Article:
In 2007, Thusness wrote, "David Loy has a strong clarity in the meaning of non-dual, no-self.  He would be a good candidate to put it in philosophy terms and discussions. I think not many can, in terms of academia, though I prefer not to discuss too much about it. Non-dual is about the intuitive experience and the immediate quality free of all descriptions.   After the initial experience, we will still have the temptation to try make it clear to conventional thoughts but this will eventually prove futile.  It will come a time where one stops all sorts of arbitrary thoughts and discussion and just this experience, that is free of background and right directly into the crystal clear manifestation. Just the experience alone, but it is still a good book though in terms of academic.  I would think the understanding is better than ken wilber. :) ... file them up and try to get David Loy's book. It is difficult to get good and clear writer about non-duality and emptiness. Many explained wrongly. And those that truly experienced, do not want to talk about it, so treasure these articles. :) ...he is quite good from the stand point of an academician....and as a non dual experiencer..."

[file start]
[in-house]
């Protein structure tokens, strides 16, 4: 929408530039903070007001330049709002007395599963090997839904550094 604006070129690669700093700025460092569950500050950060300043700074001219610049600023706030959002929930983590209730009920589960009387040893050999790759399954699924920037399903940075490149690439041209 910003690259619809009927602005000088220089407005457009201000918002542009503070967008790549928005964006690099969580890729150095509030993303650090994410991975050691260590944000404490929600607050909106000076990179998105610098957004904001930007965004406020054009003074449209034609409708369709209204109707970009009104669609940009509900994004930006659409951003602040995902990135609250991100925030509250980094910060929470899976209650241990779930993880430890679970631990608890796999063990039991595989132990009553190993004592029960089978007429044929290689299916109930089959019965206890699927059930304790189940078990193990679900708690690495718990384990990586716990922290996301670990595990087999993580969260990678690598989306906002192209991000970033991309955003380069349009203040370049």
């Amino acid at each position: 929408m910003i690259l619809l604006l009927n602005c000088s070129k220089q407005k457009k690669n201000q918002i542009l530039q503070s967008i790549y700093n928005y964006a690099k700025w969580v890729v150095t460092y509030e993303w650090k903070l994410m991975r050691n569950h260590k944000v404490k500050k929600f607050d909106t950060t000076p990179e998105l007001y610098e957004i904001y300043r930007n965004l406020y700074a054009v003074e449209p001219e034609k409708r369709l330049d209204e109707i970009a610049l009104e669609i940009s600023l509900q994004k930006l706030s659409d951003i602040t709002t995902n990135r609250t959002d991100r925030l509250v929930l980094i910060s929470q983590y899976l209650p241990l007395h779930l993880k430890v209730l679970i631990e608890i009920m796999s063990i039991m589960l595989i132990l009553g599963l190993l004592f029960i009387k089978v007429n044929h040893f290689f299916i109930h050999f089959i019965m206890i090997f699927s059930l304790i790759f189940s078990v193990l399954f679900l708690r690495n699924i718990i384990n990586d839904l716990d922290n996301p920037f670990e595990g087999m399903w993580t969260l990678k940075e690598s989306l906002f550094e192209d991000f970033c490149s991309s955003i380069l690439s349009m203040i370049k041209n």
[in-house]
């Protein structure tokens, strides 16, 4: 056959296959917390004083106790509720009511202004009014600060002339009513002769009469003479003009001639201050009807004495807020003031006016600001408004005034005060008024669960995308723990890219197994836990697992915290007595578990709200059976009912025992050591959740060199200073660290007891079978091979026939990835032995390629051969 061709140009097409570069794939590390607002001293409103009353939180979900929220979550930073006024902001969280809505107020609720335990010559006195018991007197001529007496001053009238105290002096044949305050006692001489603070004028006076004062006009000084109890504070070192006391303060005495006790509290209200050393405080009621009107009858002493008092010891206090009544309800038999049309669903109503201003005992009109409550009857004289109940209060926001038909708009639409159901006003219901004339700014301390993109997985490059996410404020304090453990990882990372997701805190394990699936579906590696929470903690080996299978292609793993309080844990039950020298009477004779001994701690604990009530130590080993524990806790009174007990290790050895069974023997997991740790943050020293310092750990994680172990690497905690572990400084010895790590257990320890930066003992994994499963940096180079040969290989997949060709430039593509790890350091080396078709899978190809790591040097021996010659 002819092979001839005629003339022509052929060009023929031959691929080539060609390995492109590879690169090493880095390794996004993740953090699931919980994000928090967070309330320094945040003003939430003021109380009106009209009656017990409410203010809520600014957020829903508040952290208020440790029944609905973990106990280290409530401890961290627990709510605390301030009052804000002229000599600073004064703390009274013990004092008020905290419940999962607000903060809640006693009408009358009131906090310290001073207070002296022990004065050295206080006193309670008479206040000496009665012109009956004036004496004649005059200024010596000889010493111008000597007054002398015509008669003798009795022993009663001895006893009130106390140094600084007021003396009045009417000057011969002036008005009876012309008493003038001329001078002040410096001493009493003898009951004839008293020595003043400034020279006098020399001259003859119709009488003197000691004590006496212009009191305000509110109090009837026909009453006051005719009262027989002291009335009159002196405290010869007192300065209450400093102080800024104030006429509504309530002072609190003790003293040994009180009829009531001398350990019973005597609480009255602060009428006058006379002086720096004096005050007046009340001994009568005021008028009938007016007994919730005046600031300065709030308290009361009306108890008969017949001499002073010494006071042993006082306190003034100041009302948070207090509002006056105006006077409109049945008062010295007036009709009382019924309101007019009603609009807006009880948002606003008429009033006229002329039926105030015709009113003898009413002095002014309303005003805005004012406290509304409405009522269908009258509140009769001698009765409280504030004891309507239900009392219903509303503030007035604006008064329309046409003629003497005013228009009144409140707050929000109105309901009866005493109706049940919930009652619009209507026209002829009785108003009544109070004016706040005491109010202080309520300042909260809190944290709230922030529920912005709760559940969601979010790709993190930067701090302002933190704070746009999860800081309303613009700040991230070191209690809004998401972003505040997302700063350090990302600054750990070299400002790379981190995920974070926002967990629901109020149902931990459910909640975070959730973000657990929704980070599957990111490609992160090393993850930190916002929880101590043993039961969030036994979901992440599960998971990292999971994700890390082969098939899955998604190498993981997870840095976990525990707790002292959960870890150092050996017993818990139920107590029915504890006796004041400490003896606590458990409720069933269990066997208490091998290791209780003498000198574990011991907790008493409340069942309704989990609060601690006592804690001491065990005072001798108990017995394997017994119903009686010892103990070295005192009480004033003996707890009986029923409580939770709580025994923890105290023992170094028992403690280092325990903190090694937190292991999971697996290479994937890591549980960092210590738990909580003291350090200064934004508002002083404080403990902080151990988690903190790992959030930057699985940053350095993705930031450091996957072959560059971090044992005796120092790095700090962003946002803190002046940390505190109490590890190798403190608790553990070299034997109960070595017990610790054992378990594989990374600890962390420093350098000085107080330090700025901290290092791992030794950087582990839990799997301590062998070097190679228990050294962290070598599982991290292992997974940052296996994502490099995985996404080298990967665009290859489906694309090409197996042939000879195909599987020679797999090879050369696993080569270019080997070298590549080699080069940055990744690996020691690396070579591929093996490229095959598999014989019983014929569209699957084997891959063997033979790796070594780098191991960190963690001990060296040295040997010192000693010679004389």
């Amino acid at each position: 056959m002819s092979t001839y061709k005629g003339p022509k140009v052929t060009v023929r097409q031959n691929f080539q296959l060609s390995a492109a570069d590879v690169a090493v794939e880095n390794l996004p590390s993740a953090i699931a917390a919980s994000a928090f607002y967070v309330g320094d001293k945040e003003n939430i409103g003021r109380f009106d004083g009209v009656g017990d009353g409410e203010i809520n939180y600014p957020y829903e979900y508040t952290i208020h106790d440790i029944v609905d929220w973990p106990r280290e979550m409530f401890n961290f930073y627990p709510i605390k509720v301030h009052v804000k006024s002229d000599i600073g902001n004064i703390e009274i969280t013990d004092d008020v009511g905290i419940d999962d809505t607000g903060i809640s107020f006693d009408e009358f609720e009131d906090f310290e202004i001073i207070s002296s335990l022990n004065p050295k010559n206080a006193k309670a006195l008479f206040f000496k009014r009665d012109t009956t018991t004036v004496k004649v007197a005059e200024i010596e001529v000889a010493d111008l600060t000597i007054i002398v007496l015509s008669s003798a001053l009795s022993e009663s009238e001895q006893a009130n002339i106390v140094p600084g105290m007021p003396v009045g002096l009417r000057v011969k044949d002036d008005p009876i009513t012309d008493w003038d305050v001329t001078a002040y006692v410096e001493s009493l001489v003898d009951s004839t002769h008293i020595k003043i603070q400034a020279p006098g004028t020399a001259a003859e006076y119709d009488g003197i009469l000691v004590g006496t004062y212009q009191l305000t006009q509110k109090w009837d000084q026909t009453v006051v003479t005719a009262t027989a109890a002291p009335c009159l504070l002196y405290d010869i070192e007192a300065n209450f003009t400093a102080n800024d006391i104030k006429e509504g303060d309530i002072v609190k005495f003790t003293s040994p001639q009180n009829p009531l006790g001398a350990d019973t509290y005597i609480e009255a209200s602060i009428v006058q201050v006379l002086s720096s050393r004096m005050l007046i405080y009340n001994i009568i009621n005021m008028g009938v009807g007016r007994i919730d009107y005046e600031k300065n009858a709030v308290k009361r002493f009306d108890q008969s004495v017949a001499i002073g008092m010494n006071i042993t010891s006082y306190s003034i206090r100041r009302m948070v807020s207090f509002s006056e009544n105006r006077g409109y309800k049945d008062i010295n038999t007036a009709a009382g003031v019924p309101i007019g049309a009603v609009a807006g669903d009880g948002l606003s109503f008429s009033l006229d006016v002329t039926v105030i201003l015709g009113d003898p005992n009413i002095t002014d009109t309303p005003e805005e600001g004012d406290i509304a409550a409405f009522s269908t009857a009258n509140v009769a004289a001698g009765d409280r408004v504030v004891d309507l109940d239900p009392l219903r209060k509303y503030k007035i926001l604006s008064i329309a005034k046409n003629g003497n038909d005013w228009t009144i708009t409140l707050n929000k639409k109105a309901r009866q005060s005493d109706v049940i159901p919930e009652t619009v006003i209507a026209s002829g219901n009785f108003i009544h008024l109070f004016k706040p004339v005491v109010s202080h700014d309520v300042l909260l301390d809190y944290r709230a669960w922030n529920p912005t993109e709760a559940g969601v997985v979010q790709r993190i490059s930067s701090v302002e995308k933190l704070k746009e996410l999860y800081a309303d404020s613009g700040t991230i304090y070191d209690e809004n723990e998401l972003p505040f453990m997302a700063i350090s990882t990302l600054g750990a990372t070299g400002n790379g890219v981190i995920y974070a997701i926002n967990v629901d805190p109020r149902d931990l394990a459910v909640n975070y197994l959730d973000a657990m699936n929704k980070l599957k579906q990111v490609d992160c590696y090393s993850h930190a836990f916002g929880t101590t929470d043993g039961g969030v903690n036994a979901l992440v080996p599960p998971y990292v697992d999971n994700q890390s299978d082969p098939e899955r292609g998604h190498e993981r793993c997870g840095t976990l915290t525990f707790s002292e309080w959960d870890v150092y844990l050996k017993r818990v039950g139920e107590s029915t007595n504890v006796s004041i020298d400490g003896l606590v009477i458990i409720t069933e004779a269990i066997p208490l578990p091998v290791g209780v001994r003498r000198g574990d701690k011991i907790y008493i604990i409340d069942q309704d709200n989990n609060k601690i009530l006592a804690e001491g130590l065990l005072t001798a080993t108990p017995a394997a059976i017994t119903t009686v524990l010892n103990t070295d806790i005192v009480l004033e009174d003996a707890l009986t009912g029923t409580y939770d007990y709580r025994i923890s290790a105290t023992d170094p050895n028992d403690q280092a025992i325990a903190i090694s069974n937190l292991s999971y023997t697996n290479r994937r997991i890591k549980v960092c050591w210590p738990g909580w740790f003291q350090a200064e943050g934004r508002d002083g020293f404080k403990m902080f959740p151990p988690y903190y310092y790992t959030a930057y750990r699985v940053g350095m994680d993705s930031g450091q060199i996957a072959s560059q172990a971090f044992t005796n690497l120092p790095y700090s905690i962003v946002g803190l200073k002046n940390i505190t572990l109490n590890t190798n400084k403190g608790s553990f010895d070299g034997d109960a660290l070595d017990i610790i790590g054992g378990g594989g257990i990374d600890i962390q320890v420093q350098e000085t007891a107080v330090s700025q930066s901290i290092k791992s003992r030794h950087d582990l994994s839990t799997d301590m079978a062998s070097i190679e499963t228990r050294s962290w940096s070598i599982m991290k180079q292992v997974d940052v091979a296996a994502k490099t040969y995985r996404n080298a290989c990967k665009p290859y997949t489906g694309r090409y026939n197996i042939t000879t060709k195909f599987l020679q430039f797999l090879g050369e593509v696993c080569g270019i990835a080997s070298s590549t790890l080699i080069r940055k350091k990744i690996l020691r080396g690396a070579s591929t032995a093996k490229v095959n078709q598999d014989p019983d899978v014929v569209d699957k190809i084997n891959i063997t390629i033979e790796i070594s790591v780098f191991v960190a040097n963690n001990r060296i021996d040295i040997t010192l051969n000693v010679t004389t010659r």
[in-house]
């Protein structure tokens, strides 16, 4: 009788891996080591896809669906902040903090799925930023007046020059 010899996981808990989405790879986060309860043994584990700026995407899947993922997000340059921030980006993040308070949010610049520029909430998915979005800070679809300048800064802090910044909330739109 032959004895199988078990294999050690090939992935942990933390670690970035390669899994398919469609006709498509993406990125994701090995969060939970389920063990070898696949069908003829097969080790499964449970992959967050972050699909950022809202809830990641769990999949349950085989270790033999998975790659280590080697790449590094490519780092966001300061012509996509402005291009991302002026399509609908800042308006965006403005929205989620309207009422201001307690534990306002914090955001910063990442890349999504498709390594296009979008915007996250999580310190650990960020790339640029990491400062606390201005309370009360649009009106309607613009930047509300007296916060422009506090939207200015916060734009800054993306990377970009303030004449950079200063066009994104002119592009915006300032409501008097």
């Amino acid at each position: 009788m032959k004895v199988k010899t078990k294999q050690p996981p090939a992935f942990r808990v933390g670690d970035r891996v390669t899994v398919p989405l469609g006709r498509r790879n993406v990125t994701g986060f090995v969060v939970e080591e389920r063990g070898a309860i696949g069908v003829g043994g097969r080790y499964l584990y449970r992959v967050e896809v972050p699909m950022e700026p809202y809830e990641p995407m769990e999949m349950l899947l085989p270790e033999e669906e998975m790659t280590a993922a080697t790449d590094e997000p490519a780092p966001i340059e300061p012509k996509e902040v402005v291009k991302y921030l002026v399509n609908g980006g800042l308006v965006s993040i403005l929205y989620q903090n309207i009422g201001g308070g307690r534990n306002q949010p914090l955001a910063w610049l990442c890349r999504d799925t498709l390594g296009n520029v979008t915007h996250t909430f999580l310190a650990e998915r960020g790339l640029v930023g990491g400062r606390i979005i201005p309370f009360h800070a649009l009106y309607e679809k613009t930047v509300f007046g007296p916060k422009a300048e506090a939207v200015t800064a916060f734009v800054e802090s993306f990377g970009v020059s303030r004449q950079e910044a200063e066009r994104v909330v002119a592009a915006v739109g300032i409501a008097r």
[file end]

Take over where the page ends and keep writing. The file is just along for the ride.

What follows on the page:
Recently found out that David Loy is putting up his book Nonduality in PDF format for free reading.

Nonduality: A Study in Comparative Philosophy (New Haven, Conn: Yale University Press, 1988). A softcover edition was published by Humanities Press in 1997. A German language edition was published as Nondualitat by Kruger Verlag in 1998. A Spanish language edition was published as No-dualidad by Kairos Press in 2000.
Focuses on the nonduality of subject and object in Buddhism, Vedanta, and Taoism, with reference to Western thinkers including Wittgenstein, Heidegger and William Blake. The main argument is that these three Asian systems may be understood as different attempts to describe the same experience. The categories of Buddhism (no self, impermanence, causality, eightfold path) and Advaita Vedanta (all-Self, time and causality as maya, no path) are “mirror images” of each other. Ultimately it becomes difficult to distinguish a formless Being (Brahman) from a formless nonbeing (shunyata). Buddhism seems to be a more phenomenological description of nonduality, Vedanta a more metaphysical account.
Note from author: I am pleased to announce that Wisdom Publications will be publishing a second edition of this book in 2019.


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